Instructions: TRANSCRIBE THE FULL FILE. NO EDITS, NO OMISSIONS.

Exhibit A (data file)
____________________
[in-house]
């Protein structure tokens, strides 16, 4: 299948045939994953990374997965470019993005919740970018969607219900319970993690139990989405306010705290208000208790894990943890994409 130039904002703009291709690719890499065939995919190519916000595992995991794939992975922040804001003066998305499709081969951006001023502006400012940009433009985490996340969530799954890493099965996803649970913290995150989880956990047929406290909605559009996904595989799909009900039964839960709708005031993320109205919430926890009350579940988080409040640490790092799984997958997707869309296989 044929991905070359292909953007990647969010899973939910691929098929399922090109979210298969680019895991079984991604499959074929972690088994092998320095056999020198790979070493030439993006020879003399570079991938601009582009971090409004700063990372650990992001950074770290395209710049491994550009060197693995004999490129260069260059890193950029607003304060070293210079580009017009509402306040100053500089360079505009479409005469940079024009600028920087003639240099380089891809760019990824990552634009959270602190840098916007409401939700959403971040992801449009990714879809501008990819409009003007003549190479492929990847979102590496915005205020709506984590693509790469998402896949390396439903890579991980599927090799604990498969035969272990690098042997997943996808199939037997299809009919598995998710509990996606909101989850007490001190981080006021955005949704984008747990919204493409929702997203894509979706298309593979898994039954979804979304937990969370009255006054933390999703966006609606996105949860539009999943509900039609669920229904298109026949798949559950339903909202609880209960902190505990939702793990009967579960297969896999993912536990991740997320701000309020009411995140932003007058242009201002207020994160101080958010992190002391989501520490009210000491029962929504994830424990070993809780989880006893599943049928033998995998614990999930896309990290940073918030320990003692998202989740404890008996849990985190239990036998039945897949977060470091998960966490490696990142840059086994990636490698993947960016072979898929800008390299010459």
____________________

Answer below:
[in-house]
């Protein structure tokens, strides 16, 4: 299948045939994953990374997965470019993005919740970018969607219900319970993690139990989405306010705290208000208790894990943890994409 130039904002703009291709690719890499065939995919190519916000595992995991794939992975922040804001003066998305499709081969951006001023502006400012940009433009985490996340969530799954890493099965996803649970913290995150989880956990047929406290909605559009996904595989799909009900039964839960709708005031993320109205919430926890009350579940988080409040640490790092799984997958997707869309296989 044929991905070359292909953007990647969010899973939910691929098929399922090109979210298969680019895991079984991604499959074929972690088994092998320095056999020198790979070493030439993006020879003399570079991938601009582009971090409004700063990372650990992001950074770290395209710049491994550009060197693995004999490129260069260059890193950029607003304060070293210079580009017009509402306040100053500089360079505009479409005469940079024009600028920087003639240099380089891809760019990824990552634009959270602190840098916007409401939700959403971040992801449009990714879809501008990819409009003007003549190479492929990847979102590496915005205020709506984590693509790469998402896949390396439903890579991980599927090799604990498969035969272990690098042997997943996808199939037997299809009919598995998710509990996606909101989850007490001190981080006021955005949704984008747990919204493409929702997203894509979706298309593979898994039954979804979304937990969370009255006054933390999703966006609606996105949860539009999943509900039609669920229904298109026949798949559950339903909202609880209960902190505990939702793990009967579960297969896999993912536990991740997320701000309020009411995140932003007058242009201002207020994160101080958010992190002391989501520490009210000491029962929504994830424990070993809780989880006893599943049928033998995998614990999930896309990290940073918030320990003692998202989740404890008996849990985190239990036998039945897949977060470091998960966490490696990142840059086994990636490698993947960016072979898929800008390299010459």